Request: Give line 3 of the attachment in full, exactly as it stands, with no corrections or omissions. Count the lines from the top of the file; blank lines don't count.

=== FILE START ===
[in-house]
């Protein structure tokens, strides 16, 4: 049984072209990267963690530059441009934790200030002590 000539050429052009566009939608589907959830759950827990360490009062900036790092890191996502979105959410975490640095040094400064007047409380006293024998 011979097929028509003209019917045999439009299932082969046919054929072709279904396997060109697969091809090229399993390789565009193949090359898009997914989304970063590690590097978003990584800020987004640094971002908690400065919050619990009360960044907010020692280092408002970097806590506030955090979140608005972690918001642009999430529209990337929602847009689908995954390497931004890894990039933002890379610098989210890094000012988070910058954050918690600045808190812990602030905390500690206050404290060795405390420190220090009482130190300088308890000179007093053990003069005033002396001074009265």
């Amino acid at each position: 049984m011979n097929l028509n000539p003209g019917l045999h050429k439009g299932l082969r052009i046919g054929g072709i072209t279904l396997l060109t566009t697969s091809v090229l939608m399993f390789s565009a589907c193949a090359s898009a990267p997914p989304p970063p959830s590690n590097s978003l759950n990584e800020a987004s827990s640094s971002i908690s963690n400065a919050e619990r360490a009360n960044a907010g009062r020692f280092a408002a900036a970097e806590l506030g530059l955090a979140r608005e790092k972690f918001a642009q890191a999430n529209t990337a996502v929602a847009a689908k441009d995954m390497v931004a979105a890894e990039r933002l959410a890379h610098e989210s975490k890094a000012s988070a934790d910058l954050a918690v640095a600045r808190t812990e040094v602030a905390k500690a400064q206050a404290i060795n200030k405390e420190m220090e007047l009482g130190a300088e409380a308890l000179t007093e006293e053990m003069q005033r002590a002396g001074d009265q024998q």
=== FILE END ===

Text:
């Amino acid at each position: 049984m011979n097929l028509n000539p003209g019917l045999h050429k439009g299932l082969r052009i046919g054929g072709i072209t279904l396997l060109t566009t697969s091809v090229l939608m399993f390789s565009a589907c193949a090359s898009a990267p997914p989304p970063p959830s590690n590097s978003l759950n990584e800020a987004s827990s640094s971002i908690s963690n400065a919050e619990r360490a009360n960044a907010g009062r020692f280092a408002a900036a970097e806590l506030g530059l955090a979140r608005e790092k972690f918001a642009q890191a999430n529209t990337a996502v929602a847009a689908k441009d995954m390497v931004a979105a890894e990039r933002l959410a890379h610098e989210s975490k890094a000012s988070a934790d910058l954050a918690v640095a600045r808190t812990e040094v602030a905390k500690a400064q206050a404290i060795n200030k405390e420190m220090e007047l009482g130190a300088e409380a308890l000179t007093e006293e053990m003069q005033r002590a002396g001074d009265q024998q």